Of all the potential hazards that could potentially endanger them, ask any drag racer and they’ll tell you that fire is their number one fear in the cockpit. With the creation of the rear engine dragster in the 1960′s-70′s, a number of dangerous elements were removed from the equation for drivers who once sat right on top of the rear end housing and just inches behind the nitro-fueled ticking time bomb Hemi powerplants, but it didn’t full eliminate the potential for fire in the cockpit. We’ve all see countless examples of such over the decades as the flames from an engine explosion creep their way forward into the cockpit — largely aided by the airflow into and over the drivers windscreen, around the roll cage, and in the frontal area of the motor.
Part-time and second-generation Top Fuel competitor Brady Kalivoda provided a wild example of such during the Summit Racing Equipment Nationals in Norwalk, Ohio over the weekend, when the engine in the Mike Dakin-owned Warrior Racing dragster let loose with all of hells’ fury at the finish line on a qualifying lap.
Kalivoda, sitting outside the field going into Saturday’s third qualifying session, began mixing up cylinders down track in the teams’ effort to move up the order, but instead had a lot of work for themselves on Saturday afternoon when the engine let go in a huge fireball near the stripe. The explosion and the ensuing flames was captured by an onboard camera mounted forward of the dash, providing an exhilarating view of what the driver experiences in such an occurrence.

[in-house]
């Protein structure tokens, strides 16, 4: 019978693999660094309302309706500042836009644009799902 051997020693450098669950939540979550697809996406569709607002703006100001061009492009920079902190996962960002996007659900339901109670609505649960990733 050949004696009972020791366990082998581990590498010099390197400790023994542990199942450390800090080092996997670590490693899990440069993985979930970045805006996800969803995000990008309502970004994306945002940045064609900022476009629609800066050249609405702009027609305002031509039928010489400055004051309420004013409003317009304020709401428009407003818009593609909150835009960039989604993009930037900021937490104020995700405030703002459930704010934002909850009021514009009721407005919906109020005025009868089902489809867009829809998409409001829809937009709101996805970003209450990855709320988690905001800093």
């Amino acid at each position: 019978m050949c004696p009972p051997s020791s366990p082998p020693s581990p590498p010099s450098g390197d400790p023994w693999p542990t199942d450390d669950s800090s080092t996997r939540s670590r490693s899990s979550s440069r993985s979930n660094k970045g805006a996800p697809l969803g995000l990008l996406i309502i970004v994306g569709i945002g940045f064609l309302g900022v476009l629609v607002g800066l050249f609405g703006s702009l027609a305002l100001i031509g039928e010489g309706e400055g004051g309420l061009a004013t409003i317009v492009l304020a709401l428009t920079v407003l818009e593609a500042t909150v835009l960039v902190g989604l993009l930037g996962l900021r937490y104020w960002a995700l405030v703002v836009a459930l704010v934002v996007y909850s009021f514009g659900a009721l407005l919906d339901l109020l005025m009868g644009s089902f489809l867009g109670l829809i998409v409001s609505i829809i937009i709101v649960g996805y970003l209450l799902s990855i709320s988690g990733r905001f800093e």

Immediately, you can see the flames begin to creep up into the cockpit around Kalivoda’s shoulders, but quickly wrap their way around and almost fully engulf the cockpit. Instinctively, Brady gets the parachutes out, shuts the fuel off, and then starts feverishly attempting to fan the flames down that are out in front of him with his right hand. As the Warrior Racing dragster slows to a stop, the raging flames die down to a smolder until the Safety Safari arrives. Unfortunately, the team was unable to make the call for the fourth and final qualifying session, and their 4.29 best was one spot short of making the race day field.
We counted roughly 10 full seconds — nearly as long as a San Diego fireworks show — that Kalivoda was engulfed in flames, and despite all of the equipment that’s designed to combat fire, for a driver, that’s still an awful long time to be strapped into a rolling bonfire with no way to escape.